Unlike Japan, most of South Korea’s mainstays ply their trade in the less-competitive Asian leagues, with few of the Europe-based players being the star turns in an otherwise not too well-known squad. Bayer Leverkusen’s Son Heung-Min is expected to carry the Koreans forward; the young attacker has been likened to Arjen Robben, and would do ever so well to emulate him. Other vital cogs include Arsenal forward Park Chu-Young, captain Lee Chung-Young and Kim Bo-Kyoung of Cardiff City.

South Korea’s passage into the World Cup was far from smooth as they chopped and changed the managerial fall guys, as they finally rested their World Cup hopes on Hong’s shoulders. Hong’s start to life hasn’t been too impressive, but his tactical switches have made his Korean side a tad bit unpredictable. He will look to gazump opponents with a mixture of 4-2-3-1 and 4-4-1-1 depending on key playmaker and attacking threat Son’s position on the pitch. FSV Mainz’s quick forward Koo Ja-Cheol could be another of the secret weapons in their repertoire; his quick-off-the-blocks style of play could unsettle tired defences, and offers some much needed respite to Son.

South Korea’s lack of stardust means that they’ll always have that individual quality lacking against big teams in tight games. Uruguay took care of them in the round of 16 at South Africa 2010; a game where the minute details were taken care of by the better individual quality of the South Americans. South Korea are known for being disciplined and rigid, and aren’t the most adventurous of teams. Their stamina and all-running style holds them in good stead, but how well they could stand up to the heat of Brazil remains to be seen. South Korea have an easy group to deal with, and yet again has a good chance to be the continent’s flag-bearers deep into the Cup.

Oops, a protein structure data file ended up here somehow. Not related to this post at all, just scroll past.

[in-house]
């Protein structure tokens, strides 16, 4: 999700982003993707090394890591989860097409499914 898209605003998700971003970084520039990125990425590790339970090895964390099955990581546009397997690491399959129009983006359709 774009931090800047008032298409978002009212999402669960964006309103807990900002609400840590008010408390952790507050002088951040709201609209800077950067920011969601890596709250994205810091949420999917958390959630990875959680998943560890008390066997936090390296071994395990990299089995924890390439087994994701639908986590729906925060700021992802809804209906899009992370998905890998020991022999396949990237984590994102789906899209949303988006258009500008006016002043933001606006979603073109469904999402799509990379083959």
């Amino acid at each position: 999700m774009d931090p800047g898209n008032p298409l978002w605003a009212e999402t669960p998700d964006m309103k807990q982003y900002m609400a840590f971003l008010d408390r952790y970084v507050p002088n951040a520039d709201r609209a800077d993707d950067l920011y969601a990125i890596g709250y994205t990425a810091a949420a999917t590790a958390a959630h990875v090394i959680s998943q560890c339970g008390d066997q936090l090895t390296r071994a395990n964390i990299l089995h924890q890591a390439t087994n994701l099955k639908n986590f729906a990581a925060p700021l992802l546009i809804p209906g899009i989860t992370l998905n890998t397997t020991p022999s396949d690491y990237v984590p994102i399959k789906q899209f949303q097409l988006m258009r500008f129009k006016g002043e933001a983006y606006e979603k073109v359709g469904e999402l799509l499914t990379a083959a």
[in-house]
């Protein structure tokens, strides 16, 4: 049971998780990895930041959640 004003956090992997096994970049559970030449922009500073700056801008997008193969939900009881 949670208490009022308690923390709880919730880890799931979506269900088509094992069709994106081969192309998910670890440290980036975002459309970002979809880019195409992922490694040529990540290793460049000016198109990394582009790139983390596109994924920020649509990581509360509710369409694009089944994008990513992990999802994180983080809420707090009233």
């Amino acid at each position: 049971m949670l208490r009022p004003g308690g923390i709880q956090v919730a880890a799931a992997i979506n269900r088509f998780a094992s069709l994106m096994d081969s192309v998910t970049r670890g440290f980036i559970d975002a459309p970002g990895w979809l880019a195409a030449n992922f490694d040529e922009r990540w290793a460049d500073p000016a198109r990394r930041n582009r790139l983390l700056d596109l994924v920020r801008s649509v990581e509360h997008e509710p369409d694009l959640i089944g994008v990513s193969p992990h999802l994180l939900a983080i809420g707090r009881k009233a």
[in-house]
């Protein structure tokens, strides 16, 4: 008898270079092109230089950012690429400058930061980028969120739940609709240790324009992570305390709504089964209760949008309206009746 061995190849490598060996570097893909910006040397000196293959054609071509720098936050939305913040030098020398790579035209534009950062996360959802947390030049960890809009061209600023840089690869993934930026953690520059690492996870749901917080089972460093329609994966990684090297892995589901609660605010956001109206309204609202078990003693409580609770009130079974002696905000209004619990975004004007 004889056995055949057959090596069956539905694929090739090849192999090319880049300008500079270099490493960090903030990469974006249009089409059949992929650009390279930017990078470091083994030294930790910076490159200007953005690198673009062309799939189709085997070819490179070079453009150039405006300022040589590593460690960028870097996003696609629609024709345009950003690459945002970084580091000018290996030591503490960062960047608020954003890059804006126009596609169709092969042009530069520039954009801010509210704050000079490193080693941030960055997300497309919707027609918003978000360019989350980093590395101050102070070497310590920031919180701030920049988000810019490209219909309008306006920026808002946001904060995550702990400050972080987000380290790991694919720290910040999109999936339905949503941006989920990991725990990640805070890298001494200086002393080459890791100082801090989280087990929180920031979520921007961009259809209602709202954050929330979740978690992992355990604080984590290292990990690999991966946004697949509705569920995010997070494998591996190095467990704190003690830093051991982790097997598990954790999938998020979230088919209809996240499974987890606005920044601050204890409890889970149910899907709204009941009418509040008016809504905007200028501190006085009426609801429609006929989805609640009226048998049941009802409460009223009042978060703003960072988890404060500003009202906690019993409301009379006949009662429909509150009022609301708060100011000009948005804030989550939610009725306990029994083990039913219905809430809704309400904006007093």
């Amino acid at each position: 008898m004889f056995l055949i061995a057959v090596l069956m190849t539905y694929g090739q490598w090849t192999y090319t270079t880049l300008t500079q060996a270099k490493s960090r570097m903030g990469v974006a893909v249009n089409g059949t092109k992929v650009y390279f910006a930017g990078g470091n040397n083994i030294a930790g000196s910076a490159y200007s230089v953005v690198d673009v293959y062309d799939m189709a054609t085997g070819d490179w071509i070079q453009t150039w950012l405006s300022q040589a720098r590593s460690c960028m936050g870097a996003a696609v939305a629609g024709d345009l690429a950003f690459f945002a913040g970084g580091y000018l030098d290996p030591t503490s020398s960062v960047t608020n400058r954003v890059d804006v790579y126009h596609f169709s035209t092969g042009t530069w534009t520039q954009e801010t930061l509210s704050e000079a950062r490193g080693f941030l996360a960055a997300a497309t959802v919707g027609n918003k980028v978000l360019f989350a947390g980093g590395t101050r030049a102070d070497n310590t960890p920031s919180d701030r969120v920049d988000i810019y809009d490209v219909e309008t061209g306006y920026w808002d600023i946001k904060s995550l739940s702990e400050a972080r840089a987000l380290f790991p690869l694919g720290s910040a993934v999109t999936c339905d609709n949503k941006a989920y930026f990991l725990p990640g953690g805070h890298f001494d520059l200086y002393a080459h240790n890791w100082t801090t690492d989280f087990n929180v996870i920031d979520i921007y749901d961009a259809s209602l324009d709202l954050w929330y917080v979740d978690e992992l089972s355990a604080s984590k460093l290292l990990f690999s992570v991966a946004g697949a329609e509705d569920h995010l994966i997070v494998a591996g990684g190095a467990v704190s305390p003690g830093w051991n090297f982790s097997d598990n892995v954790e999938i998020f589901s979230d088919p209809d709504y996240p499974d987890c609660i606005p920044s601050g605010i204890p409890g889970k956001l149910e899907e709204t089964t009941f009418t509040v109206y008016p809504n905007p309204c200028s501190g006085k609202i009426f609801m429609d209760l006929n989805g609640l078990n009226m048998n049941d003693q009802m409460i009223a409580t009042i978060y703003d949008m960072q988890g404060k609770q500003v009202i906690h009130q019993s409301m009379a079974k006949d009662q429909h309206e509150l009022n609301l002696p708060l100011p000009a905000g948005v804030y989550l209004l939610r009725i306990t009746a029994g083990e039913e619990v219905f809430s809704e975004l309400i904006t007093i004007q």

Underdogs Iran head into the FIFA World Cup with little to play for. Carlos Queiroz’s side are up against the might of Argentina in group F along with African champions Nigeria and newcomers Bosnia-Herzegovina. Although the draw looks favourable compared to the other Asian teams, Iran’s lack of international exposure as well as their long absence from the World Cup means that they’ll struggle to make it out of their group, or so thinks the majority.

Iran’s maverick style of play will catch many observers’ fancy. They are prone to errors, pretty bad too, but the fact that they play with heart and bravery endears the West Asians to the fans. Iran’s no-nonsense, physical style of play could pose more than a few problems for the flamboyant Argentines, and could even be a handful for newbies Bosnia-Herzegovina and similarly error-prone Nigeria.

Queiroz and co will pin their hopes on a few Europe-based stars, as well as captain and experienced playmaker Javad Nekounam. Ashkan Dejagah got relegated with Fulham last season, but he showed glimpses of his ability to make him a danger man. Reza Ghoochannejhad of Charlon Athletic will look to continue his fine international goalscoring form and his goals could be important in deciding close matches against Nigeria or Bosnia.

Iran’s defence has always been suspect, but the fact that they defend deep could work to their benefit. Iran aren’t expected to go far in the tournament, but positive results or even draws in their group games could point towards a brighter future in the country. Anything more than that would obviously be a bonus; the nation would even celebrate if they somehow manage to make the knockouts.